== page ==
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March Sadness: Which Oilers Season Was The Worst -- #7 2007/08 vs #10 2011/12

The second match-up in our quest to find the worst Oilers season of the last decade.

Jimmy Jeong/Getty Images

In our search to determine the worst Oilers season of the last decade we saw a small upset in the first match-up as the eighth seeded 2012/13 season fell to the Rise of Tambellini and the 2008/09 season. Now we've got to decide whether it'll be the 2011/12 season or 2007/08 season that grabs the final spot in the Elite Eight.

One other housekeeping item before we get to that though, as you might have noticed the title of this series has changed to March Sadness because that name is to perfect no to use. I wish I could say that I came up with that myself but I'm not nearly creative enough to have thought up something like that. No, all the credit for the name belongs to Dennis King.

And now onto today's matchup.

Click here to enlarge.

#7 -- 2011-12 - 74 points (32-40-10)

Finish: 29th
Goal Differential: -27 (23rd)
Power Play: 7.15 GF/60 (2nd)
Penalty Kill: 5.74 GA/60 (13th)

This was the year that the rebuild was supposed to turn a corner. The Oilers had not one but two first overall draft picks in their roster, Taylor Hall and Ryan Nugent-Hopkins, and the team had added Cam Barker, Eric Belanger, Ben Eager, and Darcy Hordichuk during free agency. The distraction of Sheldon Souray playing in the AHL instead of with the Oilers was now a thing of the past, this was the year that things would be different. Things weren't different.

Devan Dubnyk assumed the role of the team's number one goalie, playing in 47 games; Nikolai Khabibulin would see action in 40 games. Between them they provided the Oilers with goaltending near the league average: 0.912, the league average was 0.914. But average goaltending wasn't enough to propel the Oilers up the standings, with 74 points the Oilers still missed the playoffs by 21 points. 74 points was an improvement for the Oilers though. It was 12 more than the team had accumulated in each of the previous two seasons and was enough for them to finish nine points ahead of the last place Columbus Blue Jackets.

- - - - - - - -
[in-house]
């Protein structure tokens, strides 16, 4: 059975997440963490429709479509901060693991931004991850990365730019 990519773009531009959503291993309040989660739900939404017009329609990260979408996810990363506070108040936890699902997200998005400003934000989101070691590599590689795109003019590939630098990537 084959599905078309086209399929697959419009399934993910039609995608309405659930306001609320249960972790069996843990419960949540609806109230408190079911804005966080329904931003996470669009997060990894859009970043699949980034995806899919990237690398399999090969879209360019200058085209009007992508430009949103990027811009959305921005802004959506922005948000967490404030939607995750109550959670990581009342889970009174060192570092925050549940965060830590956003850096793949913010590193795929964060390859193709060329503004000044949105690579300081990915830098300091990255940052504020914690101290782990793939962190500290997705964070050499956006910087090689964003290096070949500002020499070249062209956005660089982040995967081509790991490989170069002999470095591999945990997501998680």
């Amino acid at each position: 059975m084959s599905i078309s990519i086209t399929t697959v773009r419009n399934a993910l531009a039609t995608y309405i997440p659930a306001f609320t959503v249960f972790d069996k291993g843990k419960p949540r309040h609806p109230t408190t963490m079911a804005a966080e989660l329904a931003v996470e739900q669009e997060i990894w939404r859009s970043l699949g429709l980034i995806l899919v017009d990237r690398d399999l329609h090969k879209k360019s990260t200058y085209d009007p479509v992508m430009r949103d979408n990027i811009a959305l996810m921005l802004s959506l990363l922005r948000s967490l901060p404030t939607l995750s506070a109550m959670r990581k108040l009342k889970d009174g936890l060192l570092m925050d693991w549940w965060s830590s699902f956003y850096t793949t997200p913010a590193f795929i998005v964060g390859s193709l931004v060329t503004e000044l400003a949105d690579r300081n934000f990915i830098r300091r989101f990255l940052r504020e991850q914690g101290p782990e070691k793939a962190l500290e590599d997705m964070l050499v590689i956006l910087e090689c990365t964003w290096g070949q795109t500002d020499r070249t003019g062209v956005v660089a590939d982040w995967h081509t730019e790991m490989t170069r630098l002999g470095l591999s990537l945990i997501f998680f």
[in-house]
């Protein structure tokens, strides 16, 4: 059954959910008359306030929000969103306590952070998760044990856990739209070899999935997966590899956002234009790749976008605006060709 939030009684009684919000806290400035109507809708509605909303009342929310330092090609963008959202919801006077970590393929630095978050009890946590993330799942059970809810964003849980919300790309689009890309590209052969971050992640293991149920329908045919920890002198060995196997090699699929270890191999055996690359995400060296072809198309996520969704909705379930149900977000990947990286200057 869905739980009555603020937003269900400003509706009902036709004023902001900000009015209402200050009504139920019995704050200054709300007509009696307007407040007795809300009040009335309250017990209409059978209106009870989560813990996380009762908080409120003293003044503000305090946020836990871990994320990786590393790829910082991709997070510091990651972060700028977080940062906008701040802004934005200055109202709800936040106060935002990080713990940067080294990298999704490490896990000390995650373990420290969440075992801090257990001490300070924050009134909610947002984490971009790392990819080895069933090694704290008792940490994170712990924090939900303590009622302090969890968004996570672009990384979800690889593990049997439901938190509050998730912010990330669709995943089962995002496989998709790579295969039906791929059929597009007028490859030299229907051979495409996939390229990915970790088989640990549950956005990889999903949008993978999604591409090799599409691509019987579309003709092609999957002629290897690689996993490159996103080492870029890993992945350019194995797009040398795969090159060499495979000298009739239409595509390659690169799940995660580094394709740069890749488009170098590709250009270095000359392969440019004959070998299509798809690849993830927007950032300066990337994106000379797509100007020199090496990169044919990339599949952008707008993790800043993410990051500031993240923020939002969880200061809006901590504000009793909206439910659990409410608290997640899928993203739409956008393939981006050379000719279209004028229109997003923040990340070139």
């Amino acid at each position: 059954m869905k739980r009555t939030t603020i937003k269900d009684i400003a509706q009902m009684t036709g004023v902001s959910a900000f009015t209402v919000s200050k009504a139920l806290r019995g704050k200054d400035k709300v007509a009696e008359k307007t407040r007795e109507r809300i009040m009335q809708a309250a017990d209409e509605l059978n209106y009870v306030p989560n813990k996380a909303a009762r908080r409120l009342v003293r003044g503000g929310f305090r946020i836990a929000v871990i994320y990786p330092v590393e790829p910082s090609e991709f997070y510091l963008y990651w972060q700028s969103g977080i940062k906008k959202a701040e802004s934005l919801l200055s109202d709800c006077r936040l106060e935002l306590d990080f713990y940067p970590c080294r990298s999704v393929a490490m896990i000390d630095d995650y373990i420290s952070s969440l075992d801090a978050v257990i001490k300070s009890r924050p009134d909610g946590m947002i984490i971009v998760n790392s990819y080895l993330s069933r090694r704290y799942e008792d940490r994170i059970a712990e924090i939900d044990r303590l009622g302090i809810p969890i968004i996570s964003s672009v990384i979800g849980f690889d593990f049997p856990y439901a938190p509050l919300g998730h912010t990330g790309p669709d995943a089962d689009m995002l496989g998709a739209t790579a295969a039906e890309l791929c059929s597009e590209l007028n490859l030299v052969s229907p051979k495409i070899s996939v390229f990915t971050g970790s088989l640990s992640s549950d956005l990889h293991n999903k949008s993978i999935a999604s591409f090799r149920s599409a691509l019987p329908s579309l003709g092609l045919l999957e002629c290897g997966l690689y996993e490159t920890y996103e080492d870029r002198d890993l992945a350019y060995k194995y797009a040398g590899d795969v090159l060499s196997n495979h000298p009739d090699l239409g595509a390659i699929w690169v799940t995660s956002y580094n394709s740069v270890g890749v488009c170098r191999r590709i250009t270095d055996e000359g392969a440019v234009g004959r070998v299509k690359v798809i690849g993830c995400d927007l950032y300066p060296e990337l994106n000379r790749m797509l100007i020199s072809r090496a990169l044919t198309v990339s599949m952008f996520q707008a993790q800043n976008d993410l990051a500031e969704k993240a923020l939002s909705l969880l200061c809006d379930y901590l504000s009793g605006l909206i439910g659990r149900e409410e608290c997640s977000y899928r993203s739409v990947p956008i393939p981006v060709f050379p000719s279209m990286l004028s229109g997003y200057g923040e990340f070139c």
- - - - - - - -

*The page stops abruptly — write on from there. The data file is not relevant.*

Speaking of the Blue Jackets, they would be the unlucky team that would fall to the second spot on the draft after the Oilers won the lottery for a third time after the season ended. The Oilers would select Nail Yakupov with the first overall pick at the draft in June. This was also the draft where the Oilers used a second round pick to select Mitch Moroz.

#10 -- 2007-08 - 88 points (41-35-6)

Finish: 18th
Goal Differential: -16 (22nd)
Power Play: 5.62 GF/60 (18th)
Penalty Kill: 4.89 GA/60 (5th)

In terms of points, this is as good as it's gotten for the Oilers over in the last decade. The team won as many games as they lost and finished above the NHL's fake version of 0.500. With 88 points the Oilers missed the playoffs by only three points after going 14-5-1 in their final 20 games. This was the beginning of something great with Sam Gagner, Andrew Cogliano, and Robert Nilsson, Ales Hemsky and Shawn Horcoff were nearly point per game players, this team was going somewhere. The record was a mirage though, bolstered in large part by an NHL record 15 shootout wins; the Oilers went 15-4 in the shootout this season.

Before the season started the Oilers made a couple of splashes in free agency, first signing Thomas Vanek to an offer sheet - seven years and $50M - but the Buffalo Sabres matched the deal. Then the Oilers signed free agent defenceman Sheldon Souray to a five-year, $27M deal. Before going the offer sheet route once agin, this time successfully, landing Dustin Penner with a deal wort $21.25M over five years. The Oilers also thought that they'd signed Michael Nylander to a contract but he ended up in Washington. It was a busy summer.

At the draft the Oilers used the second of two first round picks acquired from the Anaheim Ducks in exchange for Chris Pronger to select Jordan Eberle. The Oilers other first round pick was sent to Ananheim after the Ducks declined to match the Penner offer sheet. Without a pick in the second or third rounds of the draft, the Oilers didn't pick again until the fourth round of the draft when the took Johan Motin. In the sixth round the found Teemu Hartikainen.